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Weathering

One topic looked at in GCSE Geography is weathering. This is the natural process which causes the breakdown of rocks and minerals by chemical, biological or physical agents and is not to be confused with erosion. Erosion is the process in which material is moved whereas weathering occurs in situ.

Weathering is the breakdown of rocks, soil and naturally occurring minerals, as well as all the artificial minerals that have been made by human activity, such as bricks and concrete. Weathering is the process that eventually turns mountains into grains of sand on a beach.

Various factors influence the rate of weathering, including:

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  • Geology - softer rocks, rocks with more cracks, and the chemical composition of the rocks will all influence the amount and type of weathering. Granite is one of the harder rocks that weathers much more slowly than sedimentary rocks.
  • Vegetation - whilst areas with a high biological load will suffer from rapid biological weathering, the rocks there may be protected by the vegetation from rapid changes in temperature and also be subjected to less attack by water. Vegetation also stabilises river banks preventing hydraulic attack.
  • Climate - rainfall, temperature range and the amount of sunshine will all influence the amount of weathering.
  • Shape of the land - steep areas will suffer different types of weathering to shallow or flat lands. The steep areas will be more exposed to types of physical weathering, but may have reduced chemical attack.
  • Human Impact - we can influence all forms of weathering whether chemical, biological or physical. Deforestation, putting more corrosive chemicals into the atmosphere and waterways, physically moving across landscapes; all of these can breakdown more rock, whilst protective measures can decrease weathering in localised areas.

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  1. Weathering is normally studied as the first stage in a two stage process - weathering and erosion. What is the key difference between weathering and erosion?
    When rock has been weakened and broken up by weathering, erosion can then occur. Erosion happens when material is moved to another place by water, gravity, ice or wind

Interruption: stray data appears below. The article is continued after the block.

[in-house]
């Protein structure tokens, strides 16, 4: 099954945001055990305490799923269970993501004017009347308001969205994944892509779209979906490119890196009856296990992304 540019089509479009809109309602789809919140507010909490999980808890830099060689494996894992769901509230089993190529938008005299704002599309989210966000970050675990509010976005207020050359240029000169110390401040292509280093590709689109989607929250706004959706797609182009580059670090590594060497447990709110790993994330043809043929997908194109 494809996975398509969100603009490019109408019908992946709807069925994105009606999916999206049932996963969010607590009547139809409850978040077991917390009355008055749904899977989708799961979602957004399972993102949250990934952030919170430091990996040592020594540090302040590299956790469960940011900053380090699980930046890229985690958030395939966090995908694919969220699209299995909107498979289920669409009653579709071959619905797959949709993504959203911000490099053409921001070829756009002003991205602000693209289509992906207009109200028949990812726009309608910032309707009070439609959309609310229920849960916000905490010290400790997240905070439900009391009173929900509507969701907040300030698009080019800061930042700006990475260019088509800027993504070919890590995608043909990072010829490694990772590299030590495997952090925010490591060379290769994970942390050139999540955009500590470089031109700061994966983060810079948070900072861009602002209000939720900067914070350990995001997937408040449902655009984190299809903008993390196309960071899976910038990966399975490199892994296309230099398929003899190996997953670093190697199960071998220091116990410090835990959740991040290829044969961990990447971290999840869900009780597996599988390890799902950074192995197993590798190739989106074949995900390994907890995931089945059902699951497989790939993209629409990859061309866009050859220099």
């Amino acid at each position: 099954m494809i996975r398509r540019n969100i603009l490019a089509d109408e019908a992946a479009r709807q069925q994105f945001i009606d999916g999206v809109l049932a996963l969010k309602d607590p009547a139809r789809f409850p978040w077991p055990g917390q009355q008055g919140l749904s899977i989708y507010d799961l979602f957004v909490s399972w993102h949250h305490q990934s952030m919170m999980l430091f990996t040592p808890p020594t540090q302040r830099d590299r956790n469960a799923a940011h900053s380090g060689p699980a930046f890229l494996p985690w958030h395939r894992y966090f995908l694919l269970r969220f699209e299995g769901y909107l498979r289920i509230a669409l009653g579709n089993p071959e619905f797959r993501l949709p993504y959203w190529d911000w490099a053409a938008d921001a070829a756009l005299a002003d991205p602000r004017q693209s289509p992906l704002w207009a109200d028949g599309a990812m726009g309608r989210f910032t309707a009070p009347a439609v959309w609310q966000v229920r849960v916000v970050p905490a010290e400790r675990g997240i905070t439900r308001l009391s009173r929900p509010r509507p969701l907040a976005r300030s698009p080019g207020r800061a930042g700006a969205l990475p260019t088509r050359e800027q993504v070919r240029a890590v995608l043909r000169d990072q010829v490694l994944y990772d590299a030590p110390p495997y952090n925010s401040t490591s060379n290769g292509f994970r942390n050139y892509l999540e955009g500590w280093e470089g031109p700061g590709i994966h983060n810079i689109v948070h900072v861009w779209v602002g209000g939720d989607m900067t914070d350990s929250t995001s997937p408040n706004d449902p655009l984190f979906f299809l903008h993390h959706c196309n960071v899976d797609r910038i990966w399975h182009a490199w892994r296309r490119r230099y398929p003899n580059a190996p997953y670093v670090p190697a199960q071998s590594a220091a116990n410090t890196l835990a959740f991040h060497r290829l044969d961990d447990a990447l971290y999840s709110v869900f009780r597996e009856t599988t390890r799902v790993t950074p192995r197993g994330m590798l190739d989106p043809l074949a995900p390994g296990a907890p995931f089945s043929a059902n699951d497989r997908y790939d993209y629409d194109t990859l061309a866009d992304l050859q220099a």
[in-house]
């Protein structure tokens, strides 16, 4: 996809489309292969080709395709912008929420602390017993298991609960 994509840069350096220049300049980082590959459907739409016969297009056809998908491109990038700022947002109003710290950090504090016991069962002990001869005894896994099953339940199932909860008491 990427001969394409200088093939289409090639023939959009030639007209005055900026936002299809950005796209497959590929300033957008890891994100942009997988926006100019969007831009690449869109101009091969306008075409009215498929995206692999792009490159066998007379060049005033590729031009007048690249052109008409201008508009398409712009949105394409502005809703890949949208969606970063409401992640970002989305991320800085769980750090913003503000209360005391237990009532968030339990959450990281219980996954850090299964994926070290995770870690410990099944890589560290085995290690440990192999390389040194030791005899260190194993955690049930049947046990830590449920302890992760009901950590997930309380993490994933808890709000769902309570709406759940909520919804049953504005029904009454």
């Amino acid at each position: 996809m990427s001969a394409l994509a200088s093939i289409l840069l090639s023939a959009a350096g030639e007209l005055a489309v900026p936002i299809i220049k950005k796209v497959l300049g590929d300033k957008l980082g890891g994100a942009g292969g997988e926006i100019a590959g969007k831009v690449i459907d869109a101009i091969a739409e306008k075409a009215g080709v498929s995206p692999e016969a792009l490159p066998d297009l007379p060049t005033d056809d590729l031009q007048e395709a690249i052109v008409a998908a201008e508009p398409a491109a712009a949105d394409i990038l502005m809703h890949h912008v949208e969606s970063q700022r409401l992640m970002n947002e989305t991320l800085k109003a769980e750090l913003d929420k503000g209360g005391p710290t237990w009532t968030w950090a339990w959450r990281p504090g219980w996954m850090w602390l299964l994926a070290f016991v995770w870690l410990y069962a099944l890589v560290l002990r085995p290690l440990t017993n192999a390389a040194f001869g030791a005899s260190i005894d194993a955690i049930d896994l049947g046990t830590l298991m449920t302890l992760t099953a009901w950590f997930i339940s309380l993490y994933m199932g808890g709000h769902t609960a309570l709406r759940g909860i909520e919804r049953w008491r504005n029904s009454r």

2. What are the three types of weathering?
    The three types of weathering are broadly grouped into chemical, biological (also called organic) and physical (also called mechanical)
  3. In temperate regions freeze-thaw weathering, also known as frost shattering, is a major source of weathering. What are the conditions required for freeze-thaw weathering to occur?
    This is a great question if you get it in the exam. The clue is in the name - freezing and thawing needs temperatures low enough to freeze and high enough to thaw the ice back to water
  4. How does freeze-thaw weathering occur?
    Think of the things freeze-thaw weathering requires: diurnal temperature range, available water and cracks in the rocks. This is so the water can fill the cracks and, as ice forms, expand
  5. Areas such as Scotland have large amounts of freeze-thaw weathering but why doesn’t freeze-thaw weathering occur in very cold locations such as the Polar regions?
    The polar regions are also known as the polar deserts. They are so cold that all the fresh water and a huge amount of the salt water is tied up as ice and never thaws. This means that there is no liquid water to allow freeze-thaw weathering
  6. Which of the following is not an example of physical weathering?
    Hydration is a chemical process where certain rocks absorb water into their structure. It is a type of chemical weathering
  7. Which of the following types of weathering has the correct label attached?
    Biological weathering is sometimes classified as a type of physical weathering, but anything done by living things can be classified as biological weathering
  8. Rocks containing iron often show a red colouration. This is a type of chemical weathering. What is occurring to make the rocks turn red?
    Iron is one of the major elements found in many types of rock
  9. Which of the following is not a reason for tropical areas having higher rates of weathering than temperate zones?
    In tropical areas, higher levels of rainfall, warmer conditions and better light all lead to a higher rate of vegetation growth which in turn leads to increased weathering. The rainfall and heat also cause weathering themselves
  10. When rocks are heated and expand, and then cool and contract, thin slivers of rock tend to flake off at the surface. What is the name given to this weathering process?
    Exfoliation is the process in which the top layer of rocks is gradually removed via expansion and contraction caused by temperature differences

Author: Ruth M

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